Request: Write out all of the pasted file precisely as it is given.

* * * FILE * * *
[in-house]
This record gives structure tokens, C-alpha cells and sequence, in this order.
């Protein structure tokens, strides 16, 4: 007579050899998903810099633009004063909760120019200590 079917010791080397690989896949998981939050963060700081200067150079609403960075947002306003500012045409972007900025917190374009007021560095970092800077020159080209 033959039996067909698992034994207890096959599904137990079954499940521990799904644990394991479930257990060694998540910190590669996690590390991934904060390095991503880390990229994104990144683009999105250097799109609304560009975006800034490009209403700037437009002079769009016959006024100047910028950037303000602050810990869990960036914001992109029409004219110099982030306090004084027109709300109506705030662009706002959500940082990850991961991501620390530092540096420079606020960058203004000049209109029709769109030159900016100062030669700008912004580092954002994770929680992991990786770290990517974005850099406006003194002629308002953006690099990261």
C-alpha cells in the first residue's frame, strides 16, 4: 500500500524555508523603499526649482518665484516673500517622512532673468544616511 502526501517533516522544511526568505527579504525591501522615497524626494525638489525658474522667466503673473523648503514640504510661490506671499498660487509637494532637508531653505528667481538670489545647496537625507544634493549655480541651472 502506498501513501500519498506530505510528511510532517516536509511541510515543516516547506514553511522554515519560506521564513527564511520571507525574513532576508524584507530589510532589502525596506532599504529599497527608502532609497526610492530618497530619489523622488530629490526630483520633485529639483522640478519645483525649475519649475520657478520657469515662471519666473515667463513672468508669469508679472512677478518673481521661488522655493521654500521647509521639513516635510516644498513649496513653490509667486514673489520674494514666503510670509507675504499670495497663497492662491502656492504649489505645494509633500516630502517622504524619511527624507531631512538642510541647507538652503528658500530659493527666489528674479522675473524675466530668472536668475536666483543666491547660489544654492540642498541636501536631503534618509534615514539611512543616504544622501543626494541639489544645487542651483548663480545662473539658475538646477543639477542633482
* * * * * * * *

[in-house]
This record gives structure tokens, C-alpha cells and sequence, in this order.
């Protein structure tokens, strides 16, 4: 007579050899998903810099633009004063909760120019200590 079917010791080397690989896949998981939050963060700081200067150079609403960075947002306003500012045409972007900025917190374009007021560095970092800077020159080209 033959039996067909698992034994207890096959599904137990079954499940521990799904644990394991479930257990060694998540910190590669996690590390991934904060390095991503880390990229994104990144683009999105250097799109609304560009975006800034490009209403700037437009002079769009016959006024100047910028950037303000602050810990869990960036914001992109029409004219110099982030306090004084027109709300109506705030662009706002959500940082990850991961991501620390530092540096420079606020960058203004000049209109029709769109030159900016100062030669700008912004580092954002994770929680992991990786770290990517974005850099406006003194002629308002953006690099990261």
C-alpha cells in the first residue's frame, strides 16, 4: 500500500524555508523603499526649482518665484516673500517622512532673468544616511 502526501517533516522544511526568505527579504525591501522615497524626494525638489525658474522667466503673473523648503514640504510661490506671499498660487509637494532637508531653505528667481538670489545647496537625507544634493549655480541651472 502506498501513501500519498506530505510528511510532517516536509511541510515543516516547506514553511522554515519560506521564513527564511520571507525574513532576508524584507530589510532589502525596506532599504529599497527608502532609497526610492530618497530619489523622488530629490526630483520633485529639483522640478519645483525649475519649475520657478520657469515662471519666473515667463513672468508669469508679472512677478518673481521661488522655493521654500521647509521639513516635510516644498513649496513653490509667486514673489520674494514666503510670509507675504499670495497663497492662491502656492504649489505645494509633500516630502517622504524619511527624507531631512538642510541647507538652503528658500530659493527666489528674479522675473524675466530668472536668475536666483543666491547660489544654492540642498541636501536631503534618509534615514539611512543616504544622501543626494541639489544645487542651483548663480545662473539658475538646477543639477542633482